The chief of a body that represents the chemical industry in the United Kingdom has stated that a no deal Brexit could jeopardise billions of pounds of chemical imports. Stephen Elliott, who heads the Chemical Industries Association, has warned that if there is no deal can be agreed with the European Union, then the UK needs to change its regulations and mirror the EU regulations, so as to avoid widespread damage.
He said that there are gaps in the UK regulations and those must be corrected in time to avoid a situation in which the whole country comes to a standstill. The UK imports billions of pounds worth and most of that is used by a range of industries. However, if regulations do not change in the event of a ‘no deal Brexit,’ then manufacturing could come to a standstill, and he went on to paint a very gloomy picture of the situation that might arise. Elliott said, “Put simply, the drugs don’t work, the cars don’t run, and the planes don’t fly without chemicals and chemistry.” According to publicly available information, the country imports chemicals worth around £60 billion every year, an
d out of that, £33 billion is imported from the EU. So, it stands to reason that more than 50% of the chemical imports to the UK is going to be in the lurch if a deal is not agreed.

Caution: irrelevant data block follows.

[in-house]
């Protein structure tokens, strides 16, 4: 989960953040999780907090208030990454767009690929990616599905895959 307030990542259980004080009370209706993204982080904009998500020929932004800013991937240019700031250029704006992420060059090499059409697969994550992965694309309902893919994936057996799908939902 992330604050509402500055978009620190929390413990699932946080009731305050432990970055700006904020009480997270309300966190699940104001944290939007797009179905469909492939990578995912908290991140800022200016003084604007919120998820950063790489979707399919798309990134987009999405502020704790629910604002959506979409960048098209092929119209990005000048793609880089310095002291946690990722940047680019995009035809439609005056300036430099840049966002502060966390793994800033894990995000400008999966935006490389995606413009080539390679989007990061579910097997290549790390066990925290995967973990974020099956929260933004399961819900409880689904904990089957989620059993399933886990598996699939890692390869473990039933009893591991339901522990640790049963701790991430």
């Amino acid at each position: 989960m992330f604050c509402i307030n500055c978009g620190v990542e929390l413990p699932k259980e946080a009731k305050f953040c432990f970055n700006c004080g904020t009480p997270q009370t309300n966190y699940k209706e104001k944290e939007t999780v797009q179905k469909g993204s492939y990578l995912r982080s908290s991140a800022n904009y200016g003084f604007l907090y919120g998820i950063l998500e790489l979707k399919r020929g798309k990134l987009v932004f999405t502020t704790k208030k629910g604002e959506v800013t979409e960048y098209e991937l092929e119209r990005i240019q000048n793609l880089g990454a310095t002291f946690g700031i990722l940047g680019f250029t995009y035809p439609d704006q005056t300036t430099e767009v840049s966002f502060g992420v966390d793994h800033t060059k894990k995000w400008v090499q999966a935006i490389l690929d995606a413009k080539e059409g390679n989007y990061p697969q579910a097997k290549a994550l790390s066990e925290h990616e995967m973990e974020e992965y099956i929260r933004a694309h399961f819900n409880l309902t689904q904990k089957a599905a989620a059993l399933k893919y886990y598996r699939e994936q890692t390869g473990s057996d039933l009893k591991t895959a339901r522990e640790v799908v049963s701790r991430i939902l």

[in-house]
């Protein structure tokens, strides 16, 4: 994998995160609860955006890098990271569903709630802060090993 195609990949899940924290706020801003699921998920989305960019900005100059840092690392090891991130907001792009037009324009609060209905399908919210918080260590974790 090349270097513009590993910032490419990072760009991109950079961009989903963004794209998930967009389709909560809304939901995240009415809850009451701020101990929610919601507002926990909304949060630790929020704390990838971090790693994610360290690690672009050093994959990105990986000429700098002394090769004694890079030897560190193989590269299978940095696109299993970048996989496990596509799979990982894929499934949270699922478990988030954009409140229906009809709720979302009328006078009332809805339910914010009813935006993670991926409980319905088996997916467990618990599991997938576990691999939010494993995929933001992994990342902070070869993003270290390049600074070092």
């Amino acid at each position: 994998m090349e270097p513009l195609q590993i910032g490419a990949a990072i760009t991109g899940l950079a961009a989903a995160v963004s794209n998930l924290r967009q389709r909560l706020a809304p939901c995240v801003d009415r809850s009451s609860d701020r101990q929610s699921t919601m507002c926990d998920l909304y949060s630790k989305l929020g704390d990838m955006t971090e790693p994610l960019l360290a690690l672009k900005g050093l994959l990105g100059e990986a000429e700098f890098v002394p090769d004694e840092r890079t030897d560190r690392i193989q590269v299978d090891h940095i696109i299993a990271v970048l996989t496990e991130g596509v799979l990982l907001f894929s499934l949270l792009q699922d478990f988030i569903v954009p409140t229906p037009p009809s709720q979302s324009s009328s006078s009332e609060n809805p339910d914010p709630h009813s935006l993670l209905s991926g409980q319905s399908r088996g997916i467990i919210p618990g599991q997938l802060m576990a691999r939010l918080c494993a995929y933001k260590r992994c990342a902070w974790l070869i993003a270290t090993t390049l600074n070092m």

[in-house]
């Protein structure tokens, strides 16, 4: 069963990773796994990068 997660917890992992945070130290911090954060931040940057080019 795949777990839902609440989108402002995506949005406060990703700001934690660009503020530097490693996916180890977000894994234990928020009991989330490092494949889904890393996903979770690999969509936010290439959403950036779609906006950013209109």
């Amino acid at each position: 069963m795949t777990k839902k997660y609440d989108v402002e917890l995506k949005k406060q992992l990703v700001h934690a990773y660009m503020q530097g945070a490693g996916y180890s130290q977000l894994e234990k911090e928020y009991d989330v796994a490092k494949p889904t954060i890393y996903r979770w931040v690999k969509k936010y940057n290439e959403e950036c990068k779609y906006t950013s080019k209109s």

However, the Department for Environment, Food and Rural Affairs of the UK government stated that they are working with a range of industries to ensure that there is minimal disruption in case of a no deal Brexit. The department stated, “As you would expect, the Government is working closely with industry stakeholders to ensure they are prepared in the event of a no-deal Brexit. Our approach will maintain regulatory standards, provide continuity for business and reduce the risk of interruption in supply chains.” Plenty of chemical companies have had to spend through their nose in order to prepare for the worst case scenario and the paperwork involved has also been tiresome for many companies. However, experts believe that is it is not going to be a cakewalk for the government when it comes to pushing through with new regulations. On top of that, many believe that politicians might not have a complete grasp of the regulatory gaps that exist in the case of chemical imports.